Greg Simon
My Readers

A young woman, who thinks of herself as a poet, of mixed heritage, with separate but loving parents, lots of curly brown hair, sitting on a porch overlooking the Gulf of Mexico, sipping rum and trying to make sense of my poem about Apolline, the patron saint of dentistry... She has perfect teeth. She decides to write me a letter about them, then suddenly changes her mind and calls one of her boyfriends instead.


Long-haul truck driver who works Florida and The Keys, an avid collector of books and manuscripts by Elizabeth Bishop... One night in Riverview, near the Alafia, rifling the archives of The New Republic with his laptop, he finds my poem about Luandinha, the Brazilian river goddess, which I wrote in homage to Miss Bishop.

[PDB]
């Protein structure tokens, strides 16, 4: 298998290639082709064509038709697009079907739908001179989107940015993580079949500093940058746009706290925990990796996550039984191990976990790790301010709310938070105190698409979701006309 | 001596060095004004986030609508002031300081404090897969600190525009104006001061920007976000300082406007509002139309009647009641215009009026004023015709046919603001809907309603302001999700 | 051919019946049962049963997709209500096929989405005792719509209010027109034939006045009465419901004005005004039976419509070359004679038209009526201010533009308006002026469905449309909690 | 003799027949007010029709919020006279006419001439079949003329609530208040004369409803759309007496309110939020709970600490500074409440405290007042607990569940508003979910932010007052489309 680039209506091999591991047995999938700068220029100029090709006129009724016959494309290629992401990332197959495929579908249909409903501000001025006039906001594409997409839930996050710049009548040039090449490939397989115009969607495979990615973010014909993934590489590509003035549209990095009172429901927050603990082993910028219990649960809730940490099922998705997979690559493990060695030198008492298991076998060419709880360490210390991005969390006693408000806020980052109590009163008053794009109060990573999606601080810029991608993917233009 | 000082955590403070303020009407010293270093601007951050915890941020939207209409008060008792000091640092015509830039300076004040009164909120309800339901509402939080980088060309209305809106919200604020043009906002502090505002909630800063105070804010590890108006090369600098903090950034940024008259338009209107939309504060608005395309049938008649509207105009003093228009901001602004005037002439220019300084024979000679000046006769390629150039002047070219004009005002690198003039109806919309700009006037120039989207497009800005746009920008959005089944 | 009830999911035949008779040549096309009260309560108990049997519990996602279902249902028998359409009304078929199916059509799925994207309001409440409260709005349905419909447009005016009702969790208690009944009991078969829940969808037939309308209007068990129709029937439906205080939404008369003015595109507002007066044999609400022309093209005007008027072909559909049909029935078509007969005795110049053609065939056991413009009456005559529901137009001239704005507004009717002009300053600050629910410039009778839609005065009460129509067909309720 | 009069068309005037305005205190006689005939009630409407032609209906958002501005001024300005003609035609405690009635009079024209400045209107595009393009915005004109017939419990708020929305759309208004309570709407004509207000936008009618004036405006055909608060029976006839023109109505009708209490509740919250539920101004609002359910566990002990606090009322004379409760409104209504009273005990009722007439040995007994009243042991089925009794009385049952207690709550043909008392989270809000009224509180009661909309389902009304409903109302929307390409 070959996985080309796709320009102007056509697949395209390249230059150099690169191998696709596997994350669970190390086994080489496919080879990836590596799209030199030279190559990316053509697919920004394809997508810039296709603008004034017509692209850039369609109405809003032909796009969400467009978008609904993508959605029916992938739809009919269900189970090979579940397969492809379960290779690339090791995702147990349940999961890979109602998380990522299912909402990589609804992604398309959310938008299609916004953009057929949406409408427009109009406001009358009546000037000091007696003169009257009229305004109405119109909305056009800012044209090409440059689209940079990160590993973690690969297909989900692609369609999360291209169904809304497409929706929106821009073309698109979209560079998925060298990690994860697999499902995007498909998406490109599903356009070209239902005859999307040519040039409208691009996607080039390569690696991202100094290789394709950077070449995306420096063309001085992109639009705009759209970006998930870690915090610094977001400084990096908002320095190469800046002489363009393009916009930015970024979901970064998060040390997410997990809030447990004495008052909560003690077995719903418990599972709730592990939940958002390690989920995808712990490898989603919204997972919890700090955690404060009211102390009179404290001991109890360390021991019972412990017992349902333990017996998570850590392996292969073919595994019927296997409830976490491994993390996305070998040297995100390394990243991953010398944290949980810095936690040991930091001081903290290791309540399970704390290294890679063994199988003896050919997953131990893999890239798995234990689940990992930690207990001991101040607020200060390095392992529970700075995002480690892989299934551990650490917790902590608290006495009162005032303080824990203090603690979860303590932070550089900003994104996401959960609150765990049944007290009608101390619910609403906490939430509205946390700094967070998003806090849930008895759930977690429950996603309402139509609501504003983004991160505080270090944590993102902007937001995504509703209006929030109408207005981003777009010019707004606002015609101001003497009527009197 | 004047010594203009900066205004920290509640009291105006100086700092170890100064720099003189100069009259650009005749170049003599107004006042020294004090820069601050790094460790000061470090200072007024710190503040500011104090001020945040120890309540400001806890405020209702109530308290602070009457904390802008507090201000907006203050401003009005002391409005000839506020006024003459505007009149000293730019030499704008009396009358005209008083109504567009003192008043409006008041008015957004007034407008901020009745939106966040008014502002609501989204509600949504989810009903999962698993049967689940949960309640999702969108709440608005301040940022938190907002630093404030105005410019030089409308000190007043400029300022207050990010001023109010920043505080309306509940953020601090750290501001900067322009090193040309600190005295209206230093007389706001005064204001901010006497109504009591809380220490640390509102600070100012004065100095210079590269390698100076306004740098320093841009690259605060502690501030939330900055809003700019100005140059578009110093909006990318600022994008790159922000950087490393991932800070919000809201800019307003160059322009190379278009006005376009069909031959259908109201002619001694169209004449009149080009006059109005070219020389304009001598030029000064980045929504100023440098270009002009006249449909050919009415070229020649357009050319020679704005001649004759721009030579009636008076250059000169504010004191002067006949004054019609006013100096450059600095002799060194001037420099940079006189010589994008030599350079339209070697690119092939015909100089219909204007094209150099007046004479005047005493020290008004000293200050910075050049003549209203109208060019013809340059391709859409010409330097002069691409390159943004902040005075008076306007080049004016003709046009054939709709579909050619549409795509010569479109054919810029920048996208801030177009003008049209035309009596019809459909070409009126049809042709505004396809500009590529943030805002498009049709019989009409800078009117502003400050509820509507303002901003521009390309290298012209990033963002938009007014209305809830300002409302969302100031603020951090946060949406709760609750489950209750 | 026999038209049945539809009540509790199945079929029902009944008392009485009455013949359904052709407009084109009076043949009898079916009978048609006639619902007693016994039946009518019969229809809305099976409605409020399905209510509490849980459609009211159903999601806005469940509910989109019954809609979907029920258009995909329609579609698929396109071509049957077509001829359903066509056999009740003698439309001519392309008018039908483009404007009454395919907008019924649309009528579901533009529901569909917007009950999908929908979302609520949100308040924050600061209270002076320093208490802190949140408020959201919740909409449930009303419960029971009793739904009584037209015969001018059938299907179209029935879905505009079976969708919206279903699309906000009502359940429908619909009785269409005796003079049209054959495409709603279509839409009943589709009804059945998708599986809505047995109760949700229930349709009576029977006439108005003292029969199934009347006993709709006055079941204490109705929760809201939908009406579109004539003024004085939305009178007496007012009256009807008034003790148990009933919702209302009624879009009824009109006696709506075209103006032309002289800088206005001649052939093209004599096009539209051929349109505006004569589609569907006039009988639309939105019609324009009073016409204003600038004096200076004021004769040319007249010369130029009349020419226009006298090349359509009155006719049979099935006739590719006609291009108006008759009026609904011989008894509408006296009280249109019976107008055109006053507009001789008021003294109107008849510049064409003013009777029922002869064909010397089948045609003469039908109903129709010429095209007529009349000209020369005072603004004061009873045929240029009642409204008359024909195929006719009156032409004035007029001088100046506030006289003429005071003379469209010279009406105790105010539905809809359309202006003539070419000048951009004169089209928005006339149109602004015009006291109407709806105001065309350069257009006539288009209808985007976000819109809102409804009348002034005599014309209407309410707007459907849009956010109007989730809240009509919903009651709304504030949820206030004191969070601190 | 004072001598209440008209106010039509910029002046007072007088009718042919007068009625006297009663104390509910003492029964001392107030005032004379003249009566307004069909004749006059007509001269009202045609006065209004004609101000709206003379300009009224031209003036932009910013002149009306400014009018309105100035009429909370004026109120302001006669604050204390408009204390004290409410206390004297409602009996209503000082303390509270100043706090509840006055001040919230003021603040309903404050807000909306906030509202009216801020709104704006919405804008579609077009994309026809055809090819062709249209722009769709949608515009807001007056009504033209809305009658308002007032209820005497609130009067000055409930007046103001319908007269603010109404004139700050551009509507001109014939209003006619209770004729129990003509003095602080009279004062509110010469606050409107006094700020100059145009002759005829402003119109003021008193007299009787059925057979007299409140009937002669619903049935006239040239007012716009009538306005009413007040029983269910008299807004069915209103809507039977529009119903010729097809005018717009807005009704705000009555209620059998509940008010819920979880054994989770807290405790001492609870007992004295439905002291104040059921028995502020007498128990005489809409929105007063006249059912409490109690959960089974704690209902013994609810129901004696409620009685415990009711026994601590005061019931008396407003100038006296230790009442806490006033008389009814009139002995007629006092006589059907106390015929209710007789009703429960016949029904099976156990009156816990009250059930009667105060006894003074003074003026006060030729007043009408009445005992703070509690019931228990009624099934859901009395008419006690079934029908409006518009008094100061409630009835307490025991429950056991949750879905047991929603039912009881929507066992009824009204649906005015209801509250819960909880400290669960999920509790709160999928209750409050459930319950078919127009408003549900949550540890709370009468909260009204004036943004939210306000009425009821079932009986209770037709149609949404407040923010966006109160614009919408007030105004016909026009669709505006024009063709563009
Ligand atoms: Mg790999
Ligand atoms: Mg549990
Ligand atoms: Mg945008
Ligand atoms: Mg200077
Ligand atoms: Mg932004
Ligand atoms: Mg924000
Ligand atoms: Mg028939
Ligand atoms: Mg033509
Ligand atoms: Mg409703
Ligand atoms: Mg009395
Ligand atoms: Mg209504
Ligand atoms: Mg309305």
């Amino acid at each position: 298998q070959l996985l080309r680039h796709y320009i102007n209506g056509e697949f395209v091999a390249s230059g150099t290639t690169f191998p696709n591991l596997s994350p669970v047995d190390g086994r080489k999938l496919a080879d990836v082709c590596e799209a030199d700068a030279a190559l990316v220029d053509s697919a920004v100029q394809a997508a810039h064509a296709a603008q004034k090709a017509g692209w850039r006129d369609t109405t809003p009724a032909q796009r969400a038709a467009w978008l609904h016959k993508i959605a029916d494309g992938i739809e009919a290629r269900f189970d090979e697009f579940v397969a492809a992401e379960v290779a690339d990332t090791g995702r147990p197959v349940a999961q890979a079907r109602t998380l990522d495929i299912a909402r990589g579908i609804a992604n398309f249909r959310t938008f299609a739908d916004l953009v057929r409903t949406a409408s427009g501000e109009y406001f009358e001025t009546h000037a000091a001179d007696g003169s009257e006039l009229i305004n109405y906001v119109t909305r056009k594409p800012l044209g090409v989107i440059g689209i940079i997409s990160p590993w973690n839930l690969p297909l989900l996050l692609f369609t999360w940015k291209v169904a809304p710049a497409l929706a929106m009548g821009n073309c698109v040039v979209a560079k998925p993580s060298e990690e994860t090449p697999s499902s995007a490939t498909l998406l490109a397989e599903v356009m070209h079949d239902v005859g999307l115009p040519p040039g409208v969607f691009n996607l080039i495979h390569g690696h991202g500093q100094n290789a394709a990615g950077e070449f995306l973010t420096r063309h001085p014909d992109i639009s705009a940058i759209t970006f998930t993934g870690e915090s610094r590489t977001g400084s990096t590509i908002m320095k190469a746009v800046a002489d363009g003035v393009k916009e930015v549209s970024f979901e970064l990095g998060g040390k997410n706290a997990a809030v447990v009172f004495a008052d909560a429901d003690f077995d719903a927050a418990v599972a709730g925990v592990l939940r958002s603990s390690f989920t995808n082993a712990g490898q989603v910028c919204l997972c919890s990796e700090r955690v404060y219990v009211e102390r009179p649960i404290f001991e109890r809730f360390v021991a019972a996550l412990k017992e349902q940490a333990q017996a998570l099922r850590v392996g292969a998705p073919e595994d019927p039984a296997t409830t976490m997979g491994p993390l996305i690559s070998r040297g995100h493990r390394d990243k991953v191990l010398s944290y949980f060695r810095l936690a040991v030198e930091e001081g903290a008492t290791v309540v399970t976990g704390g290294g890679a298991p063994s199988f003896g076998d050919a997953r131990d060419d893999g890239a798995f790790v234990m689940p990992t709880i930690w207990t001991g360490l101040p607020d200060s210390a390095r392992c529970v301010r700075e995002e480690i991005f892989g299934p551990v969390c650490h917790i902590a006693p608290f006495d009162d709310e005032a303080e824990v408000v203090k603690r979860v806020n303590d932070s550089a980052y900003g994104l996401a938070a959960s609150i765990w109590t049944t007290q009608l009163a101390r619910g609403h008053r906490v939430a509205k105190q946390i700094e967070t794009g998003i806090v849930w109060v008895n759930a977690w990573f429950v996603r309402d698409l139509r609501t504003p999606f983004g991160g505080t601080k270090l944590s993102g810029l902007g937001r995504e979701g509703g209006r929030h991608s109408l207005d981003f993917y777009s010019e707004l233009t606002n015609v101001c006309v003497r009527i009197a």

He records "Second Childhood" onto a cassette, back to back with her poem, "The Riverman," playing it while he is working; completely identifying with the life of the apprentice shaman who is described in both poems.
His muse is no river, but the sinuous black stocking of asphalt he is following. He aligns his wheels on its back seam and drives.


A copy of Poet in New York, marked up with notes and reminders, dropped from the valise with a broken clasp that a tall, elegantly dressed professor of Spanish and Portuguese uses, onto the floorboard of a cab driven by a guy from Long Island...
The cover photograph is of Lorca, sitting on a concrete platform in front of a huge, polished porphyry ball, once red, but now black from all the soot, reflecting that famous landscape of skyscrapers behind his own large head.